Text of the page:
The appearance and testimony of the founder of the Synagogue Church of All Nations, SCOAN, before a coroner would not harm him, a Federal High Court in Lagos ruled, Tuesday.
Temitope Joshua (popularly known as T.B Joshua) is billed to testify on today at an ongoing coroner’s inquest into the circumstances surrounding the collapse of a guest house in his church.
Over 115 people, mostly foreigners, died when the six storey building belonging to the church collapsed on September 12.
Last week, Olukoya Ogungbeje, a Lagos-based lawyer, had approached the court praying for an order restraining the coroner from conducting further proceedings on the inquest.
The lawyer also sought an interim injunction restraining Mr. Joshua from appearing before the coroner.
But on Tuesday, Ibrahim Buba, the judge, ruled that the interim injunction was not necessary since Mr. Joshua was not personally affected by the inquest.
According to the judge, Mr. Joshua is neither a party to the filed suit nor is he held in detention.
“If Ogungbeje was the party summoned before the coroner, then the issue of a restraining order will arise, but in this situation, how can I restrain the whole world?” Mr. Buba said.
“The applicant has not shown that he will suffer any danger if the restraining order is not granted, and so, I will hear this case on merit on Thursday, November 6, and I will not grant any restraining order. This is the ruling of the court.”
Tuesday’s ruling was the final nail in the coffin following weeks of scheming and strategies by Mr. Joshua’s camp to avoid him testifying before the coroner.
Last Wednesday, an angry Oyetade Komolafe, the coroner, threatened to arrest the church leader if he fails to honour the invitation to appear before him.
“If he doesn’t come, he will be arrested, please advise him,” Mr. Komolafe had told the church’s counsel at the inquest.
“The sheriff said he has served him (a witness summons) and I have the evidence of that. If he cannot come on that day, he should tell us why he cannot come.”
The magistrate was responding to an earlier suggestion by Lateef Fagbemi, the church’s counsel, that only people who would be of relevance to the court ought to be invited.
“I have gone through all the depositions filed, no mention has been made of Joshua,” Mr. Fagbemi, a Senior Advocate of Nigeria, had said.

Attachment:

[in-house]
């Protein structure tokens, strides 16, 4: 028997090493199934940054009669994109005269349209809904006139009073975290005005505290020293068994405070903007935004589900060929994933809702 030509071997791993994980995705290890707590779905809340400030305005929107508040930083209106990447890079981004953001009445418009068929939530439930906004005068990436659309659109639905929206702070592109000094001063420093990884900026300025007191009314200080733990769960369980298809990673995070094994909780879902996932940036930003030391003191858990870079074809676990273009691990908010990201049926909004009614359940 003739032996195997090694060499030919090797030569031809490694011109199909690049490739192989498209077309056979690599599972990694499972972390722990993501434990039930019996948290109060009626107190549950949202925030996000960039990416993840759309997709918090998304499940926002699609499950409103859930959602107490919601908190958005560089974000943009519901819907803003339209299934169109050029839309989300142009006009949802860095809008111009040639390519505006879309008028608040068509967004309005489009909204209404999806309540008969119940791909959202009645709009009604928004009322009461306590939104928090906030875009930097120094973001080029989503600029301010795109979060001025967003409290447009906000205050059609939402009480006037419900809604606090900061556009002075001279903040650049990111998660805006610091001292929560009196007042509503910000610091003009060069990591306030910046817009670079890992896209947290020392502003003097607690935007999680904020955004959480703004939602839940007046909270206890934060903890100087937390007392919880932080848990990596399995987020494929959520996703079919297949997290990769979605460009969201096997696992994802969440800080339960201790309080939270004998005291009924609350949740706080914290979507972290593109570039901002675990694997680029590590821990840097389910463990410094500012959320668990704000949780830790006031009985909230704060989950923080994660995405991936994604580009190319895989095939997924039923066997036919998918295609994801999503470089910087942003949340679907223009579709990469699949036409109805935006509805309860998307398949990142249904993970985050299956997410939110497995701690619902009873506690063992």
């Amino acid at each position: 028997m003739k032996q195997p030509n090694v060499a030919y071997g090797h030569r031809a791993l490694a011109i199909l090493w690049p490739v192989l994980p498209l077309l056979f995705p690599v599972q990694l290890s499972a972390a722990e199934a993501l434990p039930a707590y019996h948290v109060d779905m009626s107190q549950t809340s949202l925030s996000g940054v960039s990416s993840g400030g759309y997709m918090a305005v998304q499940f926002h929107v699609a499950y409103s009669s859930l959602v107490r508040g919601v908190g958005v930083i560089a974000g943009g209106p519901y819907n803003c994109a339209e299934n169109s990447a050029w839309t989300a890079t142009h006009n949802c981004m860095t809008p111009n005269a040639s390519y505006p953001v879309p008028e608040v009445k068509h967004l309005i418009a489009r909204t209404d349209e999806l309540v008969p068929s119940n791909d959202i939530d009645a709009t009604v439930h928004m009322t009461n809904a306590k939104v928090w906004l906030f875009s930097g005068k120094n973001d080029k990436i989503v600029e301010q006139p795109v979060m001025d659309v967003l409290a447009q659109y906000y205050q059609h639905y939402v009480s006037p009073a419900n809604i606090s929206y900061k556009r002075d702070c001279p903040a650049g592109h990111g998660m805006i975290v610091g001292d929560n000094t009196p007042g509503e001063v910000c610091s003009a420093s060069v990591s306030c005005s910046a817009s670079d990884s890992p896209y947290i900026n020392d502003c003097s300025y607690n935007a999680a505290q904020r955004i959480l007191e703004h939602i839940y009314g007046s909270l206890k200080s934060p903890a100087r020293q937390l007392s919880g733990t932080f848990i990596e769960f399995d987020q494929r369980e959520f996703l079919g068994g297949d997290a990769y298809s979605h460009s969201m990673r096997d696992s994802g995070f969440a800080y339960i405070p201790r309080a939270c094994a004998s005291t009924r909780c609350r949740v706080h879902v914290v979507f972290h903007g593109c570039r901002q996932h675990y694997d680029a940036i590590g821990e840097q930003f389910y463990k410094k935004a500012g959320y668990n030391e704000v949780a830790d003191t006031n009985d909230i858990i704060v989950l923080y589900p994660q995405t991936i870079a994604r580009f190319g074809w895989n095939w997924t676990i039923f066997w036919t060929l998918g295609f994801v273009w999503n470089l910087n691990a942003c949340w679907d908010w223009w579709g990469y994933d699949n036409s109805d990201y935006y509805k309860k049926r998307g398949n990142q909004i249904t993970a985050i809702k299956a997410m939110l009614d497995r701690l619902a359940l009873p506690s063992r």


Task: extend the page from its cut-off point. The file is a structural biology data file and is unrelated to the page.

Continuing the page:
“I will suggest that it is those who can be of assistance from the SCOAN that will be invited.”
The next day, the inquest began with Mr. Komolafe walking, Nelson Okedinachi, who is in the team that filed the suit at the federal high court, out of the room for seeking to inform the coroner of the suit they had filed.
Afterwards, the coroner took time to clarify to Olalekan Ojo, who had announced his appearance for the Synagogue Church, that he did not summon the church.
“Nobody summoned the Synagogue church. The court summoned T.B Joshua and when the time comes, he will appear,” Mr. Komolafe had told the counsel.
“Because I’ve noticed you always announce your appearance for the Synagogue church.”
Mr. Ogungbeje had joined as defendants in his suit the Lagos State Government, the Attorney General of the state, and Mr. Komolafe (the coroner).
The lawyer had argued that the composition of the Coroner’s inquest was a negation of the principle of natural justice and Section 36 of the Constitution, and as such it was unconstitutional, null and void.
The lawyer had further argued that the Lagos State government, who instituted the inquest, had already indicted Mr. Joshua and his church by claiming that he was not given approval to put additional floors on the collapsed building.
“The Lagos State Building Control Agency even went ahead to seal up the main building of the church,” Mr. Ogungbeje had said.
“The General Manager of the agency even said in the papers and I quote him as follows ‘we have investigated and found that they had no approval for the additional structures. Even the main church which they have added about three floors on was sealed two days ago.'”